The Complex Syntax Skills of Poor, Urban, African-American Preschoolers at School Entry The present study examines complex syntax production by a sample of 45 preschool-age African-American boys and girls (chronological age [CA] 4:0 to 5:6, years:months) from urban, low-income homes. The results provide quantitative descriptions of amounts of complex syntax and suggest a potential positive relationship between amounts of complex syntax and ... Research Article
Research Article  |   July 01, 1994
The Complex Syntax Skills of Poor, Urban, African-American Preschoolers at School Entry
 
Author Affiliations & Notes
  • Holly K. Craig, PhD
    University of Michigan, Ann Arbor
  • Julie A. Washington
    University of Michigan, Ann Arbor
  • Contact author: Holly K. Craig, PhD, Communicative Disorders Clinic, University of Michigan, 1111 E. Catherine Street. Ann Arbor, MI 48109-2054
    Contact author: Holly K. Craig, PhD, Communicative Disorders Clinic, University of Michigan, 1111 E. Catherine Street. Ann Arbor, MI 48109-2054×
Article Information
Cultural & Linguistic Diversity / School-Based Settings / Research Articles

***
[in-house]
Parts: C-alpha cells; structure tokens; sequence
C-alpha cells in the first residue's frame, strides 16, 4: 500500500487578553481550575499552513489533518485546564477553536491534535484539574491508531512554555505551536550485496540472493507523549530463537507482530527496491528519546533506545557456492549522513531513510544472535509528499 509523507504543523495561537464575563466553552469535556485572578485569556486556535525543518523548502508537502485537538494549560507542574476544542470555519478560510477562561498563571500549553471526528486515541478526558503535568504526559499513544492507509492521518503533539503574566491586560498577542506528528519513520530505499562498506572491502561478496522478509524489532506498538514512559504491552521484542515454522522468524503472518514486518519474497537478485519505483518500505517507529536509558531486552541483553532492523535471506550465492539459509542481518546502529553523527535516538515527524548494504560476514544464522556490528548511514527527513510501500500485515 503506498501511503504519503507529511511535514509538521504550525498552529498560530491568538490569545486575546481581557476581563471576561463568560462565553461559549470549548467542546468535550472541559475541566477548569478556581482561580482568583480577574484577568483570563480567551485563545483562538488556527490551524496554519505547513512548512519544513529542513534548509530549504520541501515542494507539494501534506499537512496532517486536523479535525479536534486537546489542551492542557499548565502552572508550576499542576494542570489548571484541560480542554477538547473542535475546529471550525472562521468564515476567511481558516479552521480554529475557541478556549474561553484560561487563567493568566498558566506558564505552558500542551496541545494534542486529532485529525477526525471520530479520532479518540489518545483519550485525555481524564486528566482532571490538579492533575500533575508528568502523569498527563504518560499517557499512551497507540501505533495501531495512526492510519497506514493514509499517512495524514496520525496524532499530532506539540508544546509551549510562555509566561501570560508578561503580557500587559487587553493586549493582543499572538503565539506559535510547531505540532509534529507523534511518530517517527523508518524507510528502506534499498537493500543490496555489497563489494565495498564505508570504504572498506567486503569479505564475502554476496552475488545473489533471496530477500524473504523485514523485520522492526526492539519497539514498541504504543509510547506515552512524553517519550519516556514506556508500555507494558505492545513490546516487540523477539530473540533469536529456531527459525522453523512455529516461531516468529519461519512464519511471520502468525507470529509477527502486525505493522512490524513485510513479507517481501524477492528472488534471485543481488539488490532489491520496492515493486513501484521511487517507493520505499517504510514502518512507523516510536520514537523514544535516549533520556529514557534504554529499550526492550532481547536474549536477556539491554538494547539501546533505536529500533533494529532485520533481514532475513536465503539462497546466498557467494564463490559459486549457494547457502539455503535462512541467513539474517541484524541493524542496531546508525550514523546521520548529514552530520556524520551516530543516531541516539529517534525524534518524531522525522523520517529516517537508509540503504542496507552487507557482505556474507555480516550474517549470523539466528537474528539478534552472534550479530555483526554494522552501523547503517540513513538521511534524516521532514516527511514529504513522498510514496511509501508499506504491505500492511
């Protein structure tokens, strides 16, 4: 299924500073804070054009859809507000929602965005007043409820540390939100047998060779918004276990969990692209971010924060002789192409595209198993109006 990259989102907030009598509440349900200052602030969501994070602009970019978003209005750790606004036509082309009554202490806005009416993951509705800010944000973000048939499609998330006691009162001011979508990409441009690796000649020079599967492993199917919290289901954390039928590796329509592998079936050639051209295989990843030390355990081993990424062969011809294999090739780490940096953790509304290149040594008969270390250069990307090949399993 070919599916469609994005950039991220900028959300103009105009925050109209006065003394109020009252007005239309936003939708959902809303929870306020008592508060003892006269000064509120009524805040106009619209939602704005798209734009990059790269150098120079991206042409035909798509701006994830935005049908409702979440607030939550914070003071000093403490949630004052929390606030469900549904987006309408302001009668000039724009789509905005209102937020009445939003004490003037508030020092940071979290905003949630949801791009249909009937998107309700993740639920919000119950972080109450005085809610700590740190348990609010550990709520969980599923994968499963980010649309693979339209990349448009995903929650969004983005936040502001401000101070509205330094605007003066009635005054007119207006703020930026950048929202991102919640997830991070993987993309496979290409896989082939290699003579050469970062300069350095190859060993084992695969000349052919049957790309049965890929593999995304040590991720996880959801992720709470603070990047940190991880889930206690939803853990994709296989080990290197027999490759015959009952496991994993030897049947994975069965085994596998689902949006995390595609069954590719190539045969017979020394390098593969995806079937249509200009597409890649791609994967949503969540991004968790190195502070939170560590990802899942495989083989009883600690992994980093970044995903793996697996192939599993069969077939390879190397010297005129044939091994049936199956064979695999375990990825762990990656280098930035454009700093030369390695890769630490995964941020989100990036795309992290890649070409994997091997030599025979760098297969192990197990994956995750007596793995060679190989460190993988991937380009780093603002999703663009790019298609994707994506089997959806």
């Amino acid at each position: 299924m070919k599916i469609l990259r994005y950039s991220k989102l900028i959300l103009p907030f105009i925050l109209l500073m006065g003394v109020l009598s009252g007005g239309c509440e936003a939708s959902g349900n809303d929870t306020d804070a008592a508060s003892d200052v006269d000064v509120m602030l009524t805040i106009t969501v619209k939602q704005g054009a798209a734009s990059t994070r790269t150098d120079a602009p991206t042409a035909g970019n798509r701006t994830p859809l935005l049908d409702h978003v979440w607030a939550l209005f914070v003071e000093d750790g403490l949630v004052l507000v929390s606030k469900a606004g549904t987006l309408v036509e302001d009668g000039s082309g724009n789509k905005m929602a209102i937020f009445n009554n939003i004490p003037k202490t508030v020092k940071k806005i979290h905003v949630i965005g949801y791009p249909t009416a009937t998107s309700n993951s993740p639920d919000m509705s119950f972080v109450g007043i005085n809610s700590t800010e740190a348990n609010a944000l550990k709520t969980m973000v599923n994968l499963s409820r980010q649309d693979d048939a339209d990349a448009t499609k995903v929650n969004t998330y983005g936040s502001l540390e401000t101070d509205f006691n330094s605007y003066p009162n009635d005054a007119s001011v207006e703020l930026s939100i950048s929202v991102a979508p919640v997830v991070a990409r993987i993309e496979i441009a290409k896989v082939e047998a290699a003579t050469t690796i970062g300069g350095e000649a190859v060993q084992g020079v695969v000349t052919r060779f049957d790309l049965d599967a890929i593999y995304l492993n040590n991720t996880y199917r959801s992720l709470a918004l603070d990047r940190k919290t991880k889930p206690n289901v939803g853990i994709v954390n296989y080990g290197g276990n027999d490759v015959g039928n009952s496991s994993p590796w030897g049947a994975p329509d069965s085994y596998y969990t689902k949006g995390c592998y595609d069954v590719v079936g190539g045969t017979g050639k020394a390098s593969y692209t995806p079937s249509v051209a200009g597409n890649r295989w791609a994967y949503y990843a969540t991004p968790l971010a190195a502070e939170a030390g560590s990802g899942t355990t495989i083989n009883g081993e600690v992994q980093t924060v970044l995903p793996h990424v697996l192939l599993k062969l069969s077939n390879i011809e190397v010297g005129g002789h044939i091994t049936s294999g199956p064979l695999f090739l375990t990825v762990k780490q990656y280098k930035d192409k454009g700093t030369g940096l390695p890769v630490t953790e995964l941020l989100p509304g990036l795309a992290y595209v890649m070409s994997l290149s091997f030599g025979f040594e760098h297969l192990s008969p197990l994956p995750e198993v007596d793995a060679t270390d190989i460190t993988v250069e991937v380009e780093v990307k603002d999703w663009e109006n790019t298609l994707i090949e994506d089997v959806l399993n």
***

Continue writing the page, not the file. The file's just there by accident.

Research Article   |   July 01, 1994
The Complex Syntax Skills of Poor, Urban, African-American Preschoolers at School Entry
Language, Speech, and Hearing Services in Schools, July 1994, Vol. 25, 181-190. doi:10.1044/0161-1461.2503.181
History: Received June 2, 1993 , Accepted January 4, 1994
 
Language, Speech, and Hearing Services in Schools, July 1994, Vol. 25, 181-190. doi:10.1044/0161-1461.2503.181
History: Received June 2, 1993; Accepted January 4, 1994

The present study examines complex syntax production by a sample of 45 preschool-age African-American boys and girls (chronological age [CA] 4:0 to 5:6, years:months) from urban, low-income homes. The results provide quantitative descriptions of amounts of complex syntax and suggest a potential positive relationship between amounts of complex syntax and amounts of nonstandard English form usage in the children's connected speech. Clinical applications are discussed.

ACKNOWLEDGMENTS
The authors wish to thank Minnie O. Phillips, PhD, Barbara Crandall, and the children and parents for their cooperation and participation in this project. The data collection was supported in part by a Biomedical Research Support Grant administered by the Office of the Vice President for Research at the University of Michigan
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